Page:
People Assisting The Homeless (PATH), Homestead Hospice and Shelters and Project New Hope, three nonprofit organizations dedicated to overcoming the struggles of homelessness, poverty and HIV/AIDS, have formed a new partnership to expedite and streamline the delivery of services they provide in the region.
Called PATH Partners, the family of nonprofit agencies combines nearly 45 years of community experience and will integrate homelessness, poverty and HIV/AIDS programs that annually serve more than 17,000 people.
It’s a strategic partnership, designed to allow each program to operate independently while sharing management and overhead costs and oversight. Each agency will retain its existing name, mission, boards of directors and program staff.
Joel John Roberts, executive director of PATH, will be the chief executive of the new umbrella agency, and Brigitte Tweddell will continue as executive director of Project New Hope and Homestead Hospice and Shelters under the new alliance.
“This is an extraordinary opportunity to mount a better coordinated approach to the very foundations of homelessness and its tangential crises centers,” said Roberts. “Together we will promote opportunity, self-sufficiency and dignity for low income and homeless people, including those with HIV/AIDS.”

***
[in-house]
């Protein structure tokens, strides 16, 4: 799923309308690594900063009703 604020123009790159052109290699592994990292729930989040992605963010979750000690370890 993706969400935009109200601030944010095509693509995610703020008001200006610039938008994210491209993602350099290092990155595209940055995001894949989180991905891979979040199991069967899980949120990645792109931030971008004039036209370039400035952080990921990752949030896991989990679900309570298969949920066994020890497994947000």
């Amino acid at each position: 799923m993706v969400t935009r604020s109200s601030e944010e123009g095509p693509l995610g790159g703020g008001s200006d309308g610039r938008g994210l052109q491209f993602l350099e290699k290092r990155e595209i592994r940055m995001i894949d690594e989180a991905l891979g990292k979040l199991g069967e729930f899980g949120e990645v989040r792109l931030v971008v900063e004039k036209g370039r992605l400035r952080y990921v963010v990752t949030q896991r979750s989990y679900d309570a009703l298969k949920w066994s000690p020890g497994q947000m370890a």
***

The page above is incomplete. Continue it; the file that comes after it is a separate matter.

Project New Hope Board Chair David Nahas said: “Achieving greater efficiencies through consolidating resources will enable our organizations to better serve their clients and create an even greater continuum of care for a larger population within Los Angeles County.”
PATH will continue its employment, housing, and support services for homeless and at-risk adults and families, including access to nearly two-dozen private and public service agencies at its various facilities in Los Angeles.
Homestead will now provide comprehensive HIV/AIDS service within the alliance, as well as operating assisted living centers in Lawndale, Long Beach, Los Angeles, San Pedro, Van Nuys and West Hills.
Project New Hope will focus on developing affordable permanent housing (it currently operates nearly 200 units throughout Los Angeles and in Santa Monica) and providing special needs services for people with HIV/AIDS.
PATH Partners provides a model for bringing together supportive service agencies with permanent affordable housing developers in keeping with the national “Housing First” movement that emphasizes permanent housing over short-term emergency shelters for the homeless.“This is a strategic collaboration aimed at enhancing the efficiency with which each agency’s vital services are distributed to the neediest populations while maximizing their individual effectiveness,” said Roberts.